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Yes, I have added some citified ingredients (fresh herbs really do a lot) to these dishes, but they're still easy to make, they dirty very few dishes, and they can be placed on a table for hours and served at any variety of temperatures. This is food made for crises, when you need to take care of yourself without fuss, and when your neighbors are trying to find a simple and loving way of saying I'm sorry.


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The baked beans were actually delicious as-is, and I asked my grandma's friend, Lynn, who had made them.  She said she did, using my grandma's recipe.  Knowing that Grandma doctored the hell out of canned food, I knew her recipe was going to be a gem, but I also knew that it worked. Here's what Lynn emailed about the specifics afterward (thanks, Dad, for forwarding):

"When we first started having the funeral dinners Catherine (that's my grandma!) was always asked to bring the Baked Beans. I told her the recipe was similar to mine and what was in it. She said Bushes Beans, onion, catsup, brown sugar, either molasses or pancake syrup, bacon grease and tobasco sauce and bacon Well that what was in mine and I used the recipe from the Joy of Cooking. She did too. It is on page 268 in the book from 1953. As follows:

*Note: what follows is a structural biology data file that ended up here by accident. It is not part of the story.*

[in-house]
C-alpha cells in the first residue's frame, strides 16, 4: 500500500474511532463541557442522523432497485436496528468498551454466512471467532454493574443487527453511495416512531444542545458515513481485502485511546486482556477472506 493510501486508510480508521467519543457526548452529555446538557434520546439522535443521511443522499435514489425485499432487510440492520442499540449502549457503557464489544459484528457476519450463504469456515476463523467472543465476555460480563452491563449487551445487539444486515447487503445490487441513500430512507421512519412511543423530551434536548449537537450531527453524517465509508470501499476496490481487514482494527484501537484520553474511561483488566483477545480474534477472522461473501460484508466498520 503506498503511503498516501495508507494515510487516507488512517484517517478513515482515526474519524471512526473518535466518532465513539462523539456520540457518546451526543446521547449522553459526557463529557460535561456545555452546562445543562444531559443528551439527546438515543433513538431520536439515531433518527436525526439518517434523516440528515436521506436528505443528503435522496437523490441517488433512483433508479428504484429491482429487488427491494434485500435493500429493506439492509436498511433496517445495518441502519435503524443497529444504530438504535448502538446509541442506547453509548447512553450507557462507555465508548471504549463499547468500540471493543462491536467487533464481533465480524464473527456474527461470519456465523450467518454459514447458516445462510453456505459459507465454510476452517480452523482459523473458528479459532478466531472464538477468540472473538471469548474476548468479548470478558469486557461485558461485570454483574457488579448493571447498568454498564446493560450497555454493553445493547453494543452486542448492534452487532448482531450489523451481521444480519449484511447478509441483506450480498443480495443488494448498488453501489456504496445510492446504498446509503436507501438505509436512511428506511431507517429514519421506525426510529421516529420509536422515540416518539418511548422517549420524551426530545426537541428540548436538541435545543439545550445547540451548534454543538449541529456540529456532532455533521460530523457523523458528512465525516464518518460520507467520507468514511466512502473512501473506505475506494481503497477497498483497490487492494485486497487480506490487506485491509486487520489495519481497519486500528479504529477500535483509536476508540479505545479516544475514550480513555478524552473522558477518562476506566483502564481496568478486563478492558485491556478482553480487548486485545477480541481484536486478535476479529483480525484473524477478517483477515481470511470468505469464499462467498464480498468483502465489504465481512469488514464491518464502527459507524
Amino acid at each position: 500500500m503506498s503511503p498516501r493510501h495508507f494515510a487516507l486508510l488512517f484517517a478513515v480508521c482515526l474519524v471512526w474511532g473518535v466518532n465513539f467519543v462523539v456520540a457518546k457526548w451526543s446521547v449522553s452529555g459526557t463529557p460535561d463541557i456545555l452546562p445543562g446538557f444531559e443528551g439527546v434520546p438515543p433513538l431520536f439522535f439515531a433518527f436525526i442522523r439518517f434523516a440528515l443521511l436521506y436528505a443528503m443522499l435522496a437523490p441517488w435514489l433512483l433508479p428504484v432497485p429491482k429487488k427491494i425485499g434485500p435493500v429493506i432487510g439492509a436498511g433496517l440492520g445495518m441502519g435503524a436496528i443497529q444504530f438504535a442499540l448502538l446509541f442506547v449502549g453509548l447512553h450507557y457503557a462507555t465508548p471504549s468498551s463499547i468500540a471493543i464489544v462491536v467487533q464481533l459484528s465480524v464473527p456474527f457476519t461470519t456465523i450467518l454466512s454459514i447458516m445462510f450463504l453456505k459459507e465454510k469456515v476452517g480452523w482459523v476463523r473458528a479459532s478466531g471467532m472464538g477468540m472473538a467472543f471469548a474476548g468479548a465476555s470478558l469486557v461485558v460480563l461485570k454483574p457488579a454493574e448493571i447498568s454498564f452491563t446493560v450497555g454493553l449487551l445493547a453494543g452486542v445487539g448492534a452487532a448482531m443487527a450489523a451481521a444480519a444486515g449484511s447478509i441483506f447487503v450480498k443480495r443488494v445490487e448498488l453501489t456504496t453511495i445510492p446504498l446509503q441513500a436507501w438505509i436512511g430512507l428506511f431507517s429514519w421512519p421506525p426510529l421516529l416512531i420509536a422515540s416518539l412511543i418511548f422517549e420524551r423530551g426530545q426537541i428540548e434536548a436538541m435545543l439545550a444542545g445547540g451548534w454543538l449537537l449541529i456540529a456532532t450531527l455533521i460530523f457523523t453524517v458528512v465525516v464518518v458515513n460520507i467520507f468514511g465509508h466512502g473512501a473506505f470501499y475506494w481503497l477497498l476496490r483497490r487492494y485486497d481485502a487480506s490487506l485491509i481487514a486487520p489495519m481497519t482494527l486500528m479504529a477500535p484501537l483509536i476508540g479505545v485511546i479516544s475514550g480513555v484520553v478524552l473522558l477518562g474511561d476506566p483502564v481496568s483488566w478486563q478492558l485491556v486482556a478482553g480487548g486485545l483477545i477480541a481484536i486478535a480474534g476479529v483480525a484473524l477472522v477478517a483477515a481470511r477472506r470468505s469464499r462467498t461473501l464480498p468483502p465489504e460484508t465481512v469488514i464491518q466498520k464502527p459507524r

Bake at 375 for 30 min grease the dish.
(One) No. 2 can of Baked Beans(Catherine used Bushes Original) and this is 20 ounces.
2 Tbs. bacon drippings
4 tbs, catsup (Heinz)
2 Tbs. mollasses or syrup (Log Cabin)
2 Tbs. Brown sugar (packed)
minced onion to taste
3 drops of tobacco sauce
salt and peper to taste
Cover with bacon slices or frankfuters

For this dinner I used three large cans of Bush’s Beans (original) and a 9x12 pyrex dish.
so I upped the ingredients. but I do not use bacon, so there was no bacon in that casserole. I like onions so I used a half of a large yellow one. The syrup was Log Cabins Sugar Free. ( no Molasses)
(I have made this with brown sugar by Splender but did not have any) so I cut the brown sugar in half and used more syrup. Hope this helps. At 30 minutes the casserole was not as cooked as I would of liked it so the ladies in the kitchen put it in oven until we served the food. I usually make this recipe by gosh and by golly and taste as I go along, but I did stay to the recipe this time. Cahterine was a good cook and loved cooking. I really miss her and Bob.

ps. I have three copies of”Joy of Cooking" and in the book printed in 1963, Mrs. Bombauer recommends oven at 350 covering the dish 30 minutes and then another 30" uncovered ."


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BONUS RECIPE: Grandma Riner's Cherry Salad

1 can crushed pineapple
1 can cherry pie filling
1 container Cool Whip

Mix ingredients together and serve in a crystal-cut serving bowl.  This is a salad, not dessert, so put it right next to the ham in the center of the table.